ANTHONY KAKOOZA: Is Uganda Communications Commission trying to destroy the hand that feeds it?

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Prof. Anthony C.K. Kakooza
By :
Anthony C.K. Kakooza

Aesop is a slave and story teller who is believed to have lived in ancient Greece between 620 and 564 BCE (Before the Common Era). The story of the Goose that laid the Golden Eggs is one of his most famous fables. It basically tells of a Young impoverished man and his wife. They one day discovered that their goose could lay a golden egg each day. Out of anxiety and a desire to get rich quickly, they decided to kill the goose, hoping to find a great lump of gold in the inside.

Alas – all that they discovered was that it was an ordinary goose like any other. They thus destroyed any further opportunity that they had of enjoying wealth for an eternity. The revelation of man’s short sighted destruction of a valuable resource is quite evident in this story.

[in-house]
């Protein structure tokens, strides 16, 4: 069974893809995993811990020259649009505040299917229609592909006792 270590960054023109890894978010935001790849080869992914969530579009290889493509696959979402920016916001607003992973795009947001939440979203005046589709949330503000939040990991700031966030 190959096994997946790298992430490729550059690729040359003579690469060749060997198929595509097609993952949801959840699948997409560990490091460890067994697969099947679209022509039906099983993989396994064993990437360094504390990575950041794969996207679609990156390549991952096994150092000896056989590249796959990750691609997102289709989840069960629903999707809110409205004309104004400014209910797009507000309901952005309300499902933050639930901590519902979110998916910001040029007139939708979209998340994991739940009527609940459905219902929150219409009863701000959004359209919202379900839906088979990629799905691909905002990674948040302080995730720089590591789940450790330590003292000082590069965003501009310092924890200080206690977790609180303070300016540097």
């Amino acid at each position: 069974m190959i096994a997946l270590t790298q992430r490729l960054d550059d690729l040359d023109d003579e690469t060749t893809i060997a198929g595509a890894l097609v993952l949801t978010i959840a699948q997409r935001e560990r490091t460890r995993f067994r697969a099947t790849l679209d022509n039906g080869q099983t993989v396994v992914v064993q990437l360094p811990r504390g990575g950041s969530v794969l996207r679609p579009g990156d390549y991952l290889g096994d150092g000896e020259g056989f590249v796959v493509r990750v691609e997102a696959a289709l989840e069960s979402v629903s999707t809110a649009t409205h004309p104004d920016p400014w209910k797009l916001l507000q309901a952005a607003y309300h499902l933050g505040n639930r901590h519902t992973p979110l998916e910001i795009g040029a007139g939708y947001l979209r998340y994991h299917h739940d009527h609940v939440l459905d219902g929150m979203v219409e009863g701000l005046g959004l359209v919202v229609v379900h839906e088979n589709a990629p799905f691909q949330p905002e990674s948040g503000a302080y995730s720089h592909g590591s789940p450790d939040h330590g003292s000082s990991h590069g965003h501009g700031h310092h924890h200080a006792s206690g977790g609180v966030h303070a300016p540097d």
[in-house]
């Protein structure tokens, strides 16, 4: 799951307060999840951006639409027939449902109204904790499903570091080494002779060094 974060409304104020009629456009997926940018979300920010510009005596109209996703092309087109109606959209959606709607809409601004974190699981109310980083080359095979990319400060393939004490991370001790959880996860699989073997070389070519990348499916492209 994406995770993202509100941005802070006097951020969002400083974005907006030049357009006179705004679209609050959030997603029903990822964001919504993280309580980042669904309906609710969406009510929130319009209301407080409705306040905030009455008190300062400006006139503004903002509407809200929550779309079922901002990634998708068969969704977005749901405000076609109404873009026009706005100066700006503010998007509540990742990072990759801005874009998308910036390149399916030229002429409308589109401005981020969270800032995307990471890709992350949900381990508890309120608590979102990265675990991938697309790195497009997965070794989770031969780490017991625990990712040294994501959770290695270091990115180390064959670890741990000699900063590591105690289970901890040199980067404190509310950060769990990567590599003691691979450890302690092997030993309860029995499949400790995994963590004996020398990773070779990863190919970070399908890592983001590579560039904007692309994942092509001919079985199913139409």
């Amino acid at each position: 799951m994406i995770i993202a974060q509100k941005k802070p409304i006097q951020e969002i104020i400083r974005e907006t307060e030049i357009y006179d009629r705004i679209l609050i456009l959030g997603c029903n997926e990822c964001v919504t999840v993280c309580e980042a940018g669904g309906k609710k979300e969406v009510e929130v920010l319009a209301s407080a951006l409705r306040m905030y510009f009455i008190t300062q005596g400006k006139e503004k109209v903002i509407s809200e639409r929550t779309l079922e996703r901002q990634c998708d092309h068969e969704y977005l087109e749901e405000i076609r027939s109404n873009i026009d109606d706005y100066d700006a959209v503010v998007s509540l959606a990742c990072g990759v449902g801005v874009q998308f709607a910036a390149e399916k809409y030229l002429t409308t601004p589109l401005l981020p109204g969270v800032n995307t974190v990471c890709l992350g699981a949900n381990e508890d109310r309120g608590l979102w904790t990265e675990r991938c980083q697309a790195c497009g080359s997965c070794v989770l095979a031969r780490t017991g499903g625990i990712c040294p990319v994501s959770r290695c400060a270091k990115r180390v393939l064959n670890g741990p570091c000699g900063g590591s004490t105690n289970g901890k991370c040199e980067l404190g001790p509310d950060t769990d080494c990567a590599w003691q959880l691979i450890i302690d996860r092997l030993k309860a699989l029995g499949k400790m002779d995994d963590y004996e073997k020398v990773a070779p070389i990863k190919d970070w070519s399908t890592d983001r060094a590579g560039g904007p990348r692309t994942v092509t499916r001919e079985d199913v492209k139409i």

This quickly comes to mind when one peruses through the latest regulations introduced by the Uganda Communications Commission, that is: The Uganda Communications (Film Documentaries and Commercial Still Photography) Regulations, No. 79 of 2019 and the Stage Play and Public Entertainment Rules, S.I No. 80 of 2019. Regulation No. 79 of 2019 covers the A to Z of the film industry, including documentaries and commercial still photography.

ALSO READ: SYLVER KYAGULANYI: Uganda’s Creative Industry Under Siege Again

All such aspects are to be regulated by the Uganda Communications Commission (UCC) which shall classify activities, regulate content of filming, including making of documentaries and commercial still photography; prescribe licenses for the content; prescribe fees for permits; set content standards; monitor content; as well as prescribe fees to be paid for the attendance of a representative of UCC to attend the exhibition of a film, commercial still photography display or documentary.

In short, at any opportune time that a person picks up a camera or any recording device and takes a still photograph or records a video or documentary, with the objective of financial gain, such person has to first seek authorization from UCC as well as pay a prescribed amount of money to UCC before commencing such activities.